Livelihood Transition: Socio- Cultural and Economic Impact on Tribal Life.


  • A. Asha Sasidharan Research Scholar, Centre for Social Exclusion and Inclusive Policy, Central University of Hyderabad, Hyderabad, India.


Traditional livelihood, Non-traditional livelihood, conomic status, social life, cultural practices, Political participation


Tribes are indigenous people with their own tradition, language and life style. Each tribal group is associated with a particular livelihood which determines their lifestyle. Forest is the life and livelihood of Indian tribes except in the cases of some nomadic groups. All the predominant tribal livelihood patterns like gathering of forest produces, hunting, shifting cultivation are forest centered. Forest act 1878 alienated tribes from forest and subsequently from forest produces. Deforestation has led to scarcity of forest produce which made their survival difficult. All these facts forced forest goods gathers to diverge from their traditional livelihood. Tribes explored new fields like plantation, agriculture and small industries as waged labors. Government projects also promote non-traditional livelihood. As a major determinant of lifestyle, any change in livelihood leads to significant impacts on socio- cultural and economic systems of tribal life. This study is an attempt to compare economic status and socio-cultural life of ‘Kattunaika’ who engaged in traditional livelihood practices and who adapted non- traditional livelihood practices.

The tribal group ‘Kattunaika’ lives in the tri-junction of Kerala, Karnataka and Tamil Nadu states, belongs to pre agrarian civilization and traditionally they depend on hunting and forest goods gathering for their livelihood.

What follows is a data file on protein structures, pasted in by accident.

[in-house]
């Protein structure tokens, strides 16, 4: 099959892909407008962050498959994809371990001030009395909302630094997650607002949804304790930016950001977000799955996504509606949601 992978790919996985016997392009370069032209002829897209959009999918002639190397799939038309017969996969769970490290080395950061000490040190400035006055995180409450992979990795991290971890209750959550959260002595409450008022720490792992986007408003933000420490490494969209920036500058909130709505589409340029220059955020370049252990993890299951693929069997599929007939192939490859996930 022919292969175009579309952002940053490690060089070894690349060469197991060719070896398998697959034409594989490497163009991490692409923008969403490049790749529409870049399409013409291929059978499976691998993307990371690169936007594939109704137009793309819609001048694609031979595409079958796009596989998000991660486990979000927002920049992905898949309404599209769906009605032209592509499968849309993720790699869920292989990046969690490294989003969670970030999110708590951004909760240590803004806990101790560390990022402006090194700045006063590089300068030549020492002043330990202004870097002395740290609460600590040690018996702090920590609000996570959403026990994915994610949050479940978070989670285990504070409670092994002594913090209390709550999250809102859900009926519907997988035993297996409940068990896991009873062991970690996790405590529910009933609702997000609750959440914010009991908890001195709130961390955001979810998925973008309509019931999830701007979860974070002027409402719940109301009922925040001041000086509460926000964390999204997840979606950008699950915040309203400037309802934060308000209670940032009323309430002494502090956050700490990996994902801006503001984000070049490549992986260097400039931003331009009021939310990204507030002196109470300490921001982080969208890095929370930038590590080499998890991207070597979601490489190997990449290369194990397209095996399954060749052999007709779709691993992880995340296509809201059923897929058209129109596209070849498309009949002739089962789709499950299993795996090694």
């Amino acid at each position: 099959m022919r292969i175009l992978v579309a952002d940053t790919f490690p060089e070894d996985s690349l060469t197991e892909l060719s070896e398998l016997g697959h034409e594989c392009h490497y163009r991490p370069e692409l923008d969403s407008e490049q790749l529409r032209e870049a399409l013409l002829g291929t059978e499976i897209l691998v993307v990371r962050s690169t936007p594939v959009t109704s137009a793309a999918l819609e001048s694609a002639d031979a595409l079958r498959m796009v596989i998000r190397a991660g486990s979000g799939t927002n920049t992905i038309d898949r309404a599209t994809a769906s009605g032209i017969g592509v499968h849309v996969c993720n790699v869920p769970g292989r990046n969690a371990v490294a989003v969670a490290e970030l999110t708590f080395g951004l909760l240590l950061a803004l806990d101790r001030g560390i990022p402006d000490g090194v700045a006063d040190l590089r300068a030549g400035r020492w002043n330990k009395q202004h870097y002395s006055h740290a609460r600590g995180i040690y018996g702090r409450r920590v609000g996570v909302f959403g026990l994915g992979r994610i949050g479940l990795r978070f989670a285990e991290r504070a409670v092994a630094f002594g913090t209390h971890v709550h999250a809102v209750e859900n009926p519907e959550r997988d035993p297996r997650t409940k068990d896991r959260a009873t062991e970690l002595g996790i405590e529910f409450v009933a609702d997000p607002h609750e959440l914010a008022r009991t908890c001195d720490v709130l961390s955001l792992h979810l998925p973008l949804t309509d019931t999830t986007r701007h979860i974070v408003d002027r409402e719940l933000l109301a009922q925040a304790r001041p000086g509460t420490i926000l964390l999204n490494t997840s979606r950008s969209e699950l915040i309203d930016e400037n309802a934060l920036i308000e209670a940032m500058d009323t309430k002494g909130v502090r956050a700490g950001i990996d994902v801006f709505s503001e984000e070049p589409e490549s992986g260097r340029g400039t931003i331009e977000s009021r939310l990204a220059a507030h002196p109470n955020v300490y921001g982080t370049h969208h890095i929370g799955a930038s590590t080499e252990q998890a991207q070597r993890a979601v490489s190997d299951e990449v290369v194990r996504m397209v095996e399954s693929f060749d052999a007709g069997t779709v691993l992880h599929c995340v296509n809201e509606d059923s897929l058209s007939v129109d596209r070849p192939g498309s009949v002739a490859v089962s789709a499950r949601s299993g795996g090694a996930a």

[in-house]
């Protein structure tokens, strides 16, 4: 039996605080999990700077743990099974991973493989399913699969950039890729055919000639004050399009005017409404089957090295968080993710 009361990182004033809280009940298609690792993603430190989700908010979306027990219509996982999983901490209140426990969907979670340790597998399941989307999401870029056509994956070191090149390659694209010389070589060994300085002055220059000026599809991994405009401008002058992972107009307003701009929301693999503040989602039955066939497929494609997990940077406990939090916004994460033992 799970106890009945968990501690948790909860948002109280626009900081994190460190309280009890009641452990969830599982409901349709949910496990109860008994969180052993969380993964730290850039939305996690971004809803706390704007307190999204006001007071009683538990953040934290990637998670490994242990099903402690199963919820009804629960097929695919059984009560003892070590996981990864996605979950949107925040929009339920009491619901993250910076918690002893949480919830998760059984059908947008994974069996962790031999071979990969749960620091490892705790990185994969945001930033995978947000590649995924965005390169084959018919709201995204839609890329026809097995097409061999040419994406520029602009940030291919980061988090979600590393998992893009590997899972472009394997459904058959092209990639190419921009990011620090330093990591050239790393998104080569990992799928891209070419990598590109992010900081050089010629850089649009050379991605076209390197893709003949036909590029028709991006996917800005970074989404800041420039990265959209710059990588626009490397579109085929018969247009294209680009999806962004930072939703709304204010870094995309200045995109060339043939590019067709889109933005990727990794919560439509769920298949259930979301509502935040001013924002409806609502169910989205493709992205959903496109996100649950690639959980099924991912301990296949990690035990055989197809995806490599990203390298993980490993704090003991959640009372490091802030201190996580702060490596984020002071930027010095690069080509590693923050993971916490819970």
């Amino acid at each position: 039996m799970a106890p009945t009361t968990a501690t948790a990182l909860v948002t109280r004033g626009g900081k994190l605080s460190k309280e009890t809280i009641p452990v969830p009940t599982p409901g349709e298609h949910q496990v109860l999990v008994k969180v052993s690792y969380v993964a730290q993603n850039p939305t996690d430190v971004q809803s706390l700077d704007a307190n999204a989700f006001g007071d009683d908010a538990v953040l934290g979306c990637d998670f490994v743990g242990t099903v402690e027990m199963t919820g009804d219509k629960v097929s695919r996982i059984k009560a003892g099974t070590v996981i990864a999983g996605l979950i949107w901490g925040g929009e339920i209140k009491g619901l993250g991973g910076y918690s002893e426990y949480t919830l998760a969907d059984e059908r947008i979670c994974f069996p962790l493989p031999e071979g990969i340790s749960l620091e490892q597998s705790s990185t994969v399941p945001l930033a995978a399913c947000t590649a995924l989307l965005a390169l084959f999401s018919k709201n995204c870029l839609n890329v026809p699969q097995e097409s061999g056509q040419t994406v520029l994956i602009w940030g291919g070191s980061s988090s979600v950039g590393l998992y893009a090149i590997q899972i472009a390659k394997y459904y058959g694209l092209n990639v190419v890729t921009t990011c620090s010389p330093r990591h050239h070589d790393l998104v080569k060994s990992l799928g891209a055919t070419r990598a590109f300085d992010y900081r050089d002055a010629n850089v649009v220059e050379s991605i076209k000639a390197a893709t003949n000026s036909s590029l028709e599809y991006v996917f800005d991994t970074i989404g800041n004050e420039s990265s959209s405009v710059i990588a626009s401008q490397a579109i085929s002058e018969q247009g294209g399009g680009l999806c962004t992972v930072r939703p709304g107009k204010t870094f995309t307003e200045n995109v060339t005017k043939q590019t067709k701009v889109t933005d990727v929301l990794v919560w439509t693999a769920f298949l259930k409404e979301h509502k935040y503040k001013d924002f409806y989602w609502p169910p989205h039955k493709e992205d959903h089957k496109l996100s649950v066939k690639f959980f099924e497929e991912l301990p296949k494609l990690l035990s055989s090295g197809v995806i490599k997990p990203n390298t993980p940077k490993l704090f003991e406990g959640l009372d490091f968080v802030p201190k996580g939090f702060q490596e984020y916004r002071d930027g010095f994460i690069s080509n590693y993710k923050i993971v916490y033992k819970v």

Study put light on the increased tendency towards individual based economy of both traditional and non-traditional group. Economic disparity and saving habits are high among non-traditional group. Social interaction is high among non-traditional group. So that, they are able to, make use of educational facilities and other welfare programs. It also leads to active political participation. Traditional group still keep on their culture like dressing, language, rituals etc. But weakening of traditional culture is visible among non-traditional group. Circumstances made them unable to pass on traditional knowledge like folk songs, dance, and language etc. They exhibit strong affiliations towards religion while the other group declares that they are ‘Kattunaika’ not following any other religion. The paper also discuss about their active and passive participation in political process.







How to Cite

Livelihood Transition: Socio- Cultural and Economic Impact on Tribal Life. (2023). Journal of Social Work Education and Practice, 2(3), 9-17.